Sheila McLaughlin


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Sheila McLaughlin
About the author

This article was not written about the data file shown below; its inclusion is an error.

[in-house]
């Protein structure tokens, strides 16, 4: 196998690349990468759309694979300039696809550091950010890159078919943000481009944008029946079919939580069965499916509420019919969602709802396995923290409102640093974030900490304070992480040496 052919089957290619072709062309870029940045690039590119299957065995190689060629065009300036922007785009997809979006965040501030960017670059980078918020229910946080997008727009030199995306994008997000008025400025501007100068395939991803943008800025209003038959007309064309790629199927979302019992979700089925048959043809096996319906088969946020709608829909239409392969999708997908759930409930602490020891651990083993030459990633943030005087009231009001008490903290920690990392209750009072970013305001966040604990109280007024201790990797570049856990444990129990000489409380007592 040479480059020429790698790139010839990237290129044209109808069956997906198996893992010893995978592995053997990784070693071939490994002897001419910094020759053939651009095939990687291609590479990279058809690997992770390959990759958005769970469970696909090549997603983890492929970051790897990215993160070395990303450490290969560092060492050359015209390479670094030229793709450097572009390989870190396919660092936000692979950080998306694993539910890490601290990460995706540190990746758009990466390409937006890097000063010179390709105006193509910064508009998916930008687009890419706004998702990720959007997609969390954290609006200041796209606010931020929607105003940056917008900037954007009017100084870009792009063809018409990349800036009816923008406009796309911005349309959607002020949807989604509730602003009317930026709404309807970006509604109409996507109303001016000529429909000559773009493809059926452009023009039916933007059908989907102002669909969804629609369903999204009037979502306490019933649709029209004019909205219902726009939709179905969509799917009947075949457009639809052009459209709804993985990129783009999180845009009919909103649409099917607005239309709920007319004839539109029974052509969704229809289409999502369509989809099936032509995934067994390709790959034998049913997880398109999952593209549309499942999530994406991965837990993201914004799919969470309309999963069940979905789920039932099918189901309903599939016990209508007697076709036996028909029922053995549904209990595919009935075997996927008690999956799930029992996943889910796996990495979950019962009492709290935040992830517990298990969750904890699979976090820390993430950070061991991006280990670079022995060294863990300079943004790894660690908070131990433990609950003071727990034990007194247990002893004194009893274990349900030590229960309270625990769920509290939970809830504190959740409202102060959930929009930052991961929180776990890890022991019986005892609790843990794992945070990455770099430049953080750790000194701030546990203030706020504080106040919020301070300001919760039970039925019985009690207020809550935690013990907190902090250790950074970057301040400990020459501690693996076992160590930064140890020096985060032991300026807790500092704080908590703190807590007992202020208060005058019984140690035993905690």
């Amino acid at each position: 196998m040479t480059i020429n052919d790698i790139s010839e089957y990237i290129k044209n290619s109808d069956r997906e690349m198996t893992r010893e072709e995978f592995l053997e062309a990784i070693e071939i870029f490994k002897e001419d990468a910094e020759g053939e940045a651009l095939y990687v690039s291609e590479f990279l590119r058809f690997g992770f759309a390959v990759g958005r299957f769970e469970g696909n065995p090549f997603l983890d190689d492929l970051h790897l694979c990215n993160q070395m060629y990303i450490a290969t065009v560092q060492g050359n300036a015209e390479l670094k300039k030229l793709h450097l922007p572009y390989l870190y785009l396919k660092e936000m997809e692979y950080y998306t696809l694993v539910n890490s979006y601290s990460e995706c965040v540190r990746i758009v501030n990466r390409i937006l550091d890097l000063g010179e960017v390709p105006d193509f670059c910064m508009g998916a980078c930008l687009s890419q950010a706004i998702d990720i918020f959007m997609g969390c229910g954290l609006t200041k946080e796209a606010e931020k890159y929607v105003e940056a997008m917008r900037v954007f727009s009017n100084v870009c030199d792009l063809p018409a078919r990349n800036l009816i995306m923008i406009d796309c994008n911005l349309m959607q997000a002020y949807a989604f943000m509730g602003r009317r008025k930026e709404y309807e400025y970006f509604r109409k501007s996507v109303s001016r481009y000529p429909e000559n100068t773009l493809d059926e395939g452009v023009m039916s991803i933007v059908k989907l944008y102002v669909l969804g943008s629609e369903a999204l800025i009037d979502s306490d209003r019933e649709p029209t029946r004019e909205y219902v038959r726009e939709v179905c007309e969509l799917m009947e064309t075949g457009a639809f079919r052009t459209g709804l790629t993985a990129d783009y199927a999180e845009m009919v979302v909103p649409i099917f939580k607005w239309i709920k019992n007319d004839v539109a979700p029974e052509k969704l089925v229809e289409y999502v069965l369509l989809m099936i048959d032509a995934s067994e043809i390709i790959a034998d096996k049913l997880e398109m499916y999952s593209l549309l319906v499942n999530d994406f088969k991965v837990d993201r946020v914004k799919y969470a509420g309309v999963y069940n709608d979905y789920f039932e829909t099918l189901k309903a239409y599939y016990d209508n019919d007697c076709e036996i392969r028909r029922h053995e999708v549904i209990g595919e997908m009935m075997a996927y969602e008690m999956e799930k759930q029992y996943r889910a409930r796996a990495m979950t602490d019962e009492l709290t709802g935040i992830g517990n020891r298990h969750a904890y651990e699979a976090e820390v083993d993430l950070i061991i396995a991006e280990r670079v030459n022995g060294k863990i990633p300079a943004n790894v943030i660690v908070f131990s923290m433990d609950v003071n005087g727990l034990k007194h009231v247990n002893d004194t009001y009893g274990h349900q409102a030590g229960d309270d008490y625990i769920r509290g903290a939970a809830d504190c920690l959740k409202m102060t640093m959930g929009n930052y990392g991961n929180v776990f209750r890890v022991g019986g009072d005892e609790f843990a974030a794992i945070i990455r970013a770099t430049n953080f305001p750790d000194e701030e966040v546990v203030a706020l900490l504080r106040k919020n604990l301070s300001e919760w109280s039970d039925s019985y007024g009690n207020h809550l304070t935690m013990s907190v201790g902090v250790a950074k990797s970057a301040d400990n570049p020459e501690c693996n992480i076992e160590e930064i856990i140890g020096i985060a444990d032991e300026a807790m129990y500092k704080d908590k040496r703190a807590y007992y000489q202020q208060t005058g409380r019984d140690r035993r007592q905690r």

Many genres of photography influenced my approach. Women photographers were uncommon when I attended the School of Visual Arts but the self-portraits of Francesca Woodman became known to me and were influential. I used a Leica, B&W film and took pictures of women alone on the dark streets of N.Y. They were solitary in an unwelcoming city; they seemed afraid but concealed it. They were representations of me. Postmodernism was in full bloom by the time I graduated. The untitled film stills of Cindy Sherman encouraged me to photograph myself. Simultaneously the first AIDS cases were identified in 1980. The epidemic swept San Francisco coinciding with the year I moved to attend graduate school at the SF Art Institute exposing me to the west coast school of photography. The collective grief that ripped through the city commingled with my own. The notion that life is transient, that it can come and go quickly, unexpectedly, had been with me since I had seen my own parents’ die. My work was a byproduct. I continued constructing situations in the series called Projections where my intimate relationships were photographed by draping family snapshots on myself. The desire to bring new life was realized with the birth of my son in 1983 but death continued to knock on my door and I lost my husband to it in 1986. I became preoccupied with the impermanence of life and the abandonment that accompanies loss. The series titled Boxed-In coincided with my employment as a Photography teacher to young boys. In a very small windowless basement completely isolated from the rest of the school desertion and aloneness set in. These environnemental portraits taken in San Francisco reflect my own sense of abandonment and confinement. The end of the twentieth century was imminent and I began to consider my position in relation to my past and future. I wanted to travel to Ireland where my parents were from in order to help me do that. The new millennium arrived bringing global economic boom. In 2002/03 I photographed throughout Ireland when the Irish economy was known as the Celtic Tiger. For the first time in its history Ireland was prospering and hopeful but I turned my lens on derelict homes where the evidence of past occupants haunted the images. More ghosts. By 2008 in the wake of the growing global financial crisis the Tiger had all but died. I returned in 2012 to photograph. I found the massive surplus of housing combined with the late 2000’s recession, resulted in a large number of estates being deserted, unoccupied or uncompleted. These Ghost Estates as they are called will undoubtedly remain littering the earth as it renews itself and life goes on undeterred. The words of Samuel Beckett describe the ebb and flow of life itself. “Try again. Fail again. Fail better”. In 2013 I began photographing the people of my neighborhood – our neighborhood, the Western Addition – in an attempt to weave together a community through photography where none exists today. The conceit was simple: I approach people on the street and ask to come into their homes and photograph. With surprisingly little hesitation, they’ve said yes. It turns out that I am not alone. Living in a city surrounded by people is isolating for many. We are crammed up against each other by concrete but might as well have rivers and mountains between us. My project documenting this shared experience is called Neighbors. As the inevitability of my own mortality nears I realize anew that the fleetingness of life is the very fact, which makes every day precious. It’s what shapes my time here. It’s what makes it so important that not a single moment be wasted. It’s what inspires me to photograph. Artist in residencies at: Light Work, Syracuse, New York Custom House Studios, Westport, Ireland Awards: Artist Space Gallery, New York, Grant recipient Delaware Center for Contemporary Arts, Award winner San Francisco Arts Commission, SNAP, Award winner Collections: Biblioteque Nationale Private Collections